Some Non-state actors led by the Climate and Sustainable Development Network (CSDevNet), have harped on the need to protect Wetlands in Nigeria.
Dr Ibrahim Choji, the Chair, CSDevNet Board of Trustees made this known in a statement in celebration of the 2022 World Wetlands Day with the theme “Wetlands Action for People and Nature.
The UN General Assembly had adopted Resolution 75/317 on August 30, 2021, establishing February 2 as World Wetlands Day.
Choji stressed the need for action on ensuring the conservation and sustainable use of wetlands for human and planetary health.
“The value of Wetlands are significant and valuable components of the ecosystem, they contain fish, reptile species, mammal species, amphibian species, and bird’s species that serve as habitat for man and animal, source of food, shelter and other ecosystem services etc.
“Wetlands provide multiple multidimensional services within their environment, such as water purification, supporting natural resources that provide essential human and animal resources”.
He added that wetlands also offer multifunctional services such as flood control, water pollution and wastewater treatment, farming activities and providing fishing ground sites with opportunities for fishing and sailing events.
“Wetlands offer people residing inside and around the buffer zone a chance to improve their livelihood”.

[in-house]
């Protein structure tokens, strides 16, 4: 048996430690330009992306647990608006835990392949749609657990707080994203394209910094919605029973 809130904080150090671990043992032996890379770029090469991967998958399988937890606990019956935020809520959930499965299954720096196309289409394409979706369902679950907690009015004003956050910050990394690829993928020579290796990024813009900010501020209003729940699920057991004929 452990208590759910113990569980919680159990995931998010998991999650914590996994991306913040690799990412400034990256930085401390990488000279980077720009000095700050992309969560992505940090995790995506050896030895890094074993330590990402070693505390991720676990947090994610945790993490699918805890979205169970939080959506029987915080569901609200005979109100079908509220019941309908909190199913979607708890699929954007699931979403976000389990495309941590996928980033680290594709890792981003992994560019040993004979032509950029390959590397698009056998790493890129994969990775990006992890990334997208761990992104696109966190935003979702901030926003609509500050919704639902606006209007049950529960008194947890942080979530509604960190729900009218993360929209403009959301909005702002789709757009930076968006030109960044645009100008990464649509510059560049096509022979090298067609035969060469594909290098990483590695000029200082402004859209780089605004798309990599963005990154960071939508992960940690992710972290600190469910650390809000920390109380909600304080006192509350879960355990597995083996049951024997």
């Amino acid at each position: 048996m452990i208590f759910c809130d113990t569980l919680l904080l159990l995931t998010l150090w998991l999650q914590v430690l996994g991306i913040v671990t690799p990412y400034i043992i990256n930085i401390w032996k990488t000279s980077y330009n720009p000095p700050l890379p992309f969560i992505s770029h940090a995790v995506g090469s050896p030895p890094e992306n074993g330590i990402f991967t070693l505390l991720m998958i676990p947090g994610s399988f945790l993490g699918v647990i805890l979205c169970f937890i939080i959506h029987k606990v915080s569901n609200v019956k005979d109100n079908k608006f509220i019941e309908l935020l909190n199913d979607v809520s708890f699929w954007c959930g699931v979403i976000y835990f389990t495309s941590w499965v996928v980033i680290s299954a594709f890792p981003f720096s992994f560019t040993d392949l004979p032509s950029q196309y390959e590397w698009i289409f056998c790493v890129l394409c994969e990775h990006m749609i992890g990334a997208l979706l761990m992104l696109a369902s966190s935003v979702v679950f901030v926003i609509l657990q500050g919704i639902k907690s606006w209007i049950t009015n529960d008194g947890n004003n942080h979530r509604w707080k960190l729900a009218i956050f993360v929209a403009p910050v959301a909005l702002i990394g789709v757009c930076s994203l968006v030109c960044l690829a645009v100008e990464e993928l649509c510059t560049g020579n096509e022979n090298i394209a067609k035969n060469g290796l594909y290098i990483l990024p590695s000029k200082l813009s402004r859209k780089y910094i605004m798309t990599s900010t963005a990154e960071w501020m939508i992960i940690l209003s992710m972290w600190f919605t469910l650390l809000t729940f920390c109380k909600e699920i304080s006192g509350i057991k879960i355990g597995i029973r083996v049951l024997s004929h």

He, however, noted that there are different challenges facing wetlands globally, some of which are pollution, over intensification of agriculture activities, industrialization and urbanization.
“Some of the challenges in wetlands are due to the lack of monitoring and sustainability measures from the government, and lack of awareness of the inhabitants.
According to Choji ‘Wetlands degradation is a serious ongoing problem caused by pollution from oil spills and gas flaring, the population influx attracted by the oil and gas industry, poverty, uncontrolled exploitation of the forest (wood), over-fishing, and various poorly planned infrastructure developments.
“CSDevNet believes that WWD 2022 should serve as a reminder that we are still losing our natural wetland habitat at an alarming rate.
“Only 13 percent of the world’s original wetlands are intact now, about 60 percent have been lost in Asia, 30 percent in Africa and 7 percent in Europe and North America.
“Tens of thousands of plants and animals live in or around wetlands, they are the most productive type of natural environment, and are home to a large number of human communities.
“They also help store carbon dioxide and they help regulate water quality, so, it is very important that we protect them from further destruction. We there join the World to celebrate World Wetlands Day 2022 and raise awareness on the importance of wetlands, their protection, and the conservation of biodiversity,” Dr Choji added.
Nigeria is a country endowed with both freshwater and coastal saline wetlands, covering about 14 wetland belts across the country.
They include the Sokoto-Rima, Komadugu Yobe, Lake Chad, Upper Niger Lake, Kainji Lake, Middle Niger (Lokoja wetlands, Jebba wetlands), Lower Kaduna wetlands, Lower Benue (Makurdi Wetlands), trans boundary wetlands of the Upper Benue and the Cross River.
Others are the Lower Niger, Niger Delta, Benin (Owena River and the Okomu River), Lower Ogun River, Yewa Creeks, Badagry Creeks, Ologe Lagoon Lekki Peninsula and the Lagos Lagoon.
Nigeria has 11 wetlands of international importance (Ramsar Sites).
The total area is about 1,076,728 hectares, and the Niger-Delta is the largest wetland in Africa and the 3rd largest mangrove forest in the world.
“CSDevNet therefore urges all stakeholders to raise a voice for the restoration of wetlands, especially in the Niger-Delta region of Nigeria.